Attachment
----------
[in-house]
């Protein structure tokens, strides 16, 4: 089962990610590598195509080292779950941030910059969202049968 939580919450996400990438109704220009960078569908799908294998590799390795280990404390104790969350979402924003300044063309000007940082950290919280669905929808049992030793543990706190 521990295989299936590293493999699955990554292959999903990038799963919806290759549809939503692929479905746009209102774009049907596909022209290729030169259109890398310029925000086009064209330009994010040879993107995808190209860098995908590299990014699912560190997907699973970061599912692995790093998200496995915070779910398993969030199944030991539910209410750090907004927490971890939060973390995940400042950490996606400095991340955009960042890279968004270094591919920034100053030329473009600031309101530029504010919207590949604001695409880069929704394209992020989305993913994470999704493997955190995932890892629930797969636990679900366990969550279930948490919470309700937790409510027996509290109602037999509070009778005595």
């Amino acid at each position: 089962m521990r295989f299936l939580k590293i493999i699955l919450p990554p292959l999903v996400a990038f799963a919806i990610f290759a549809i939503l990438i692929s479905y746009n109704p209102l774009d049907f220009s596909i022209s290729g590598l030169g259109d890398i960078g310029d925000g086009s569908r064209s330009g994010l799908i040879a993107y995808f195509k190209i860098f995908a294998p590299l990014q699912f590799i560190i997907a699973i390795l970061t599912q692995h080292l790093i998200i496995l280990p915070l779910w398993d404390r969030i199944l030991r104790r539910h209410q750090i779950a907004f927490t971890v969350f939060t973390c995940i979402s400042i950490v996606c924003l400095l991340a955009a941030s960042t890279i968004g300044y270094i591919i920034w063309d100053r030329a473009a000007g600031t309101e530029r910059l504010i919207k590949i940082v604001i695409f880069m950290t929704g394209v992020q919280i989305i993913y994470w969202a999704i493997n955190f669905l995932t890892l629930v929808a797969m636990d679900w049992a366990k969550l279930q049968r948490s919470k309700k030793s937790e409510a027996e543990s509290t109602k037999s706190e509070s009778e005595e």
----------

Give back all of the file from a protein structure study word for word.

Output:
[in-house]
């Protein structure tokens, strides 16, 4: 089962990610590598195509080292779950941030910059969202049968 939580919450996400990438109704220009960078569908799908294998590799390795280990404390104790969350979402924003300044063309000007940082950290919280669905929808049992030793543990706190 521990295989299936590293493999699955990554292959999903990038799963919806290759549809939503692929479905746009209102774009049907596909022209290729030169259109890398310029925000086009064209330009994010040879993107995808190209860098995908590299990014699912560190997907699973970061599912692995790093998200496995915070779910398993969030199944030991539910209410750090907004927490971890939060973390995940400042950490996606400095991340955009960042890279968004270094591919920034100053030329473009600031309101530029504010919207590949604001695409880069929704394209992020989305993913994470999704493997955190995932890892629930797969636990679900366990969550279930948490919470309700937790409510027996509290109602037999509070009778005595």
């Amino acid at each position: 089962m521990r295989f299936l939580k590293i493999i699955l919450p990554p292959l999903v996400a990038f799963a919806i990610f290759a549809i939503l990438i692929s479905y746009n109704p209102l774009d049907f220009s596909i022209s290729g590598l030169g259109d890398i960078g310029d925000g086009s569908r064209s330009g994010l799908i040879a993107y995808f195509k190209i860098f995908a294998p590299l990014q699912f590799i560190i997907a699973i390795l970061t599912q692995h080292l790093i998200i496995l280990p915070l779910w398993d404390r969030i199944l030991r104790r539910h209410q750090i779950a907004f927490t971890v969350f939060t973390c995940i979402s400042i950490v996606c924003l400095l991340a955009a941030s960042t890279i968004g300044y270094i591919i920034w063309d100053r030329a473009a000007g600031t309101e530029r910059l504010i919207k590949i940082v604001i695409f880069m950290t929704g394209v992020q919280i989305i993913y994470w969202a999704i493997n955190f669905l995932t890892l629930v929808a797969m636990d679900w049992a366990k969550l279930q049968r948490s919470k309700k030793s937790e409510a027996e543990s509290t109602k037999s706190e509070s009778e005595e």